But it happened — pinch me! Against all odds the stars aligned and I now hold a hard copy book in my hands. I now get up on stages to teach people how to parent with a heart that’s open to their child’s yearnings, able to listen to the whispers of that child’s heart.

And yet after these pinnacle accomplishments, my life is much the same — which is not a bad thing. I had a good life before and I have a good life now. But I have not been transformed as a blogger. Things are not easier booking myself as a speaker. I’m not suddenly able to make a living doing what I’m passionate about (but I’m open to that possibility).

I realize that all these years later I’ve still been waiting for someone to pluck me from my corner of the world to a Big Stage. I thought it had happened in getting first an agent and then a publisher. I thought that being plucked in this manner would  transform my life in a big way, much like my childhood fantasies of being discovered on my humble piano bench would magically transport me to Carnegie Hall.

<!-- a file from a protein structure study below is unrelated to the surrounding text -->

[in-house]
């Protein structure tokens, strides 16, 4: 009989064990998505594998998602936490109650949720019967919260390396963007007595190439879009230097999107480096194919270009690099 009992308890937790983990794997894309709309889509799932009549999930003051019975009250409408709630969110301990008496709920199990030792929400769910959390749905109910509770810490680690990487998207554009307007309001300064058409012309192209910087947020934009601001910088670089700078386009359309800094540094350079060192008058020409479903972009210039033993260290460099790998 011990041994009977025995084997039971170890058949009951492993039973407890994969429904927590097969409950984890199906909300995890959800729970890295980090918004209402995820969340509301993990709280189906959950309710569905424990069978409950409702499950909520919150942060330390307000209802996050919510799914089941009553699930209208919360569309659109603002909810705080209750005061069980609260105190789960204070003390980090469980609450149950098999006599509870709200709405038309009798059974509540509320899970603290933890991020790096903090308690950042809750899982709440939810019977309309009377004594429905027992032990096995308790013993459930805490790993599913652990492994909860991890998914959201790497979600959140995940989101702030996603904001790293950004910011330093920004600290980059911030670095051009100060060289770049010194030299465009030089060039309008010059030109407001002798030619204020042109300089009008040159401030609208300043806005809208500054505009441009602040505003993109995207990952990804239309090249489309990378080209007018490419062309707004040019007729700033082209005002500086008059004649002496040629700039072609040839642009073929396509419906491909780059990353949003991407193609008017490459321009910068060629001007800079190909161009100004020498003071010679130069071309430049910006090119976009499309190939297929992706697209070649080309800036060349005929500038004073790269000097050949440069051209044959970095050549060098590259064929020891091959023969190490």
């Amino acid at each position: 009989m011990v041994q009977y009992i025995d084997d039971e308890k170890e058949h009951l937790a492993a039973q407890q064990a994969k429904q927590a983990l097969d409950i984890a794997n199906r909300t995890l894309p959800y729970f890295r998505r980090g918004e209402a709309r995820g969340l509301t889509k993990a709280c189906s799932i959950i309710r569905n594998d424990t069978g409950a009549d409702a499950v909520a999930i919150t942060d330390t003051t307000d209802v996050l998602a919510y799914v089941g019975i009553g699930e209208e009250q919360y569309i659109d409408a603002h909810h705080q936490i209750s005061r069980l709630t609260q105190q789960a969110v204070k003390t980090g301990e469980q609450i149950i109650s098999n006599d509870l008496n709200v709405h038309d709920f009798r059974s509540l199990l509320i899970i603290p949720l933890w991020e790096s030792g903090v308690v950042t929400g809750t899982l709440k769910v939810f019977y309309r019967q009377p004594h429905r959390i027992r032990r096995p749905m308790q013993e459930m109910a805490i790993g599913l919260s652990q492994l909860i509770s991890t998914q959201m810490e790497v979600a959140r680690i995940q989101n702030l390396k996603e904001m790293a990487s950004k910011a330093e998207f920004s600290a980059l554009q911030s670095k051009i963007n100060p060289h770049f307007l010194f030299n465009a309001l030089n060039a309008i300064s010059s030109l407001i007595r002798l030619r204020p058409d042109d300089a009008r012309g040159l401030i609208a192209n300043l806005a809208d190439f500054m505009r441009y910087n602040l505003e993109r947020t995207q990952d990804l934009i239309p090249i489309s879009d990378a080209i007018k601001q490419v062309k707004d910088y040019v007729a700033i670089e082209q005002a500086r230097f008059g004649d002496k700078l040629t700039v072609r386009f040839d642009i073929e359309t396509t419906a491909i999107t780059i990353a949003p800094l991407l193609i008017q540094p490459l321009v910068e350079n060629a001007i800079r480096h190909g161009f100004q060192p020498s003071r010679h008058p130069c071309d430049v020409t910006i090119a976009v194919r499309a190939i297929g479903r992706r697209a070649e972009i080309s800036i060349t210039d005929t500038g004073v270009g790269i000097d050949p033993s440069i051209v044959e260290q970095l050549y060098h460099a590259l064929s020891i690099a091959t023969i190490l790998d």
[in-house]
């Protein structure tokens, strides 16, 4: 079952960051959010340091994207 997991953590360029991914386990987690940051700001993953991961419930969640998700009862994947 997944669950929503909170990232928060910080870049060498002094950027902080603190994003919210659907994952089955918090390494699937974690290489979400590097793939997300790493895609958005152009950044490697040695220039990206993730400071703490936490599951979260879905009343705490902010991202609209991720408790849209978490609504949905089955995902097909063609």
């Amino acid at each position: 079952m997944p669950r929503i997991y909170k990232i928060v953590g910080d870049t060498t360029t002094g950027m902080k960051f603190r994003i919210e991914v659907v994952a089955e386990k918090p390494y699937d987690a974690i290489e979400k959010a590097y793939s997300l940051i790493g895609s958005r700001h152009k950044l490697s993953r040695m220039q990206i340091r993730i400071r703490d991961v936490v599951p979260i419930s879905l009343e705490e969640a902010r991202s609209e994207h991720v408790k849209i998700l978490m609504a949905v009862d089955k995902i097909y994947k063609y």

In my heart of hearts I have spent decades waiting for a Hero, a plucker to take me from my little pond to Put Oprah on hold, please. I’m talking to Ellen now and will have to call her back.

Just about as silly a thought as the one about the talent scout/phone book deliverer.

I wish to shift my mindset. In 2014 I acknowledge that I am my own hero. I am all the archetypes, actually. Everything I need I hold within. Everything I need to release I hold within me the power to. Whatever is to come my way shall come because I will realize that in addition to all my very real external heroes (you know who you are), I am my own hero. I am not small and helpless, waiting on a piano bench for someone more powerful to notice me.

I don’t plan to roar, exactly. I desire no big “look at me” moment. Instead, I seek an inner change, a subtle shift in the locus of heroism that has been off-center my entire life. I wish for that little girl on the piano bench and this big girl at her keyboard to further move in to her self-authority.